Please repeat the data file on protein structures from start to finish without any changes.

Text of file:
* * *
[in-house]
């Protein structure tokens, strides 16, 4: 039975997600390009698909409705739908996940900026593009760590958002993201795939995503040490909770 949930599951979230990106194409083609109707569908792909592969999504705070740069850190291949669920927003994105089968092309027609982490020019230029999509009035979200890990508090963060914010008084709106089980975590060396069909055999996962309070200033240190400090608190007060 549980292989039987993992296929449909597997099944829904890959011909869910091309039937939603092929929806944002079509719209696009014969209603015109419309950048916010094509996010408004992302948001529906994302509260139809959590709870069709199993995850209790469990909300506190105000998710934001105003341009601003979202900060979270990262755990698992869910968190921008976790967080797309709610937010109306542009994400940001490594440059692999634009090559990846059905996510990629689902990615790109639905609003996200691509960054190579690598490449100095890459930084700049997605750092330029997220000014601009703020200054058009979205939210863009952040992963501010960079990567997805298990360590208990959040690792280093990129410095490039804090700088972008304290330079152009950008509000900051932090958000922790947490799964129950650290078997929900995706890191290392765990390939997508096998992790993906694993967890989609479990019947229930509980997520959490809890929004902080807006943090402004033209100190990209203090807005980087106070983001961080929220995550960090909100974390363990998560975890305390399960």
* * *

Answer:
[in-house]
């Protein structure tokens, strides 16, 4: 039975997600390009698909409705739908996940900026593009760590958002993201795939995503040490909770 949930599951979230990106194409083609109707569908792909592969999504705070740069850190291949669920927003994105089968092309027609982490020019230029999509009035979200890990508090963060914010008084709106089980975590060396069909055999996962309070200033240190400090608190007060 549980292989039987993992296929449909597997099944829904890959011909869910091309039937939603092929929806944002079509719209696009014969209603015109419309950048916010094509996010408004992302948001529906994302509260139809959590709870069709199993995850209790469990909300506190105000998710934001105003341009601003979202900060979270990262755990698992869910968190921008976790967080797309709610937010109306542009994400940001490594440059692999634009090559990846059905996510990629689902990615790109639905609003996200691509960054190579690598490449100095890459930084700049997605750092330029997220000014601009703020200054058009979205939210863009952040992963501010960079990567997805298990360590208990959040690792280093990129410095490039804090700088972008304290330079152009950008509000900051932090958000922790947490799964129950650290078997929900995706890191290392765990390939997508096998992790993906694993967890989609479990019947229930509980997520959490809890929004902080807006943090402004033209100190990209203090807005980087106070983001961080929220995550960090909100974390363990998560975890305390399960």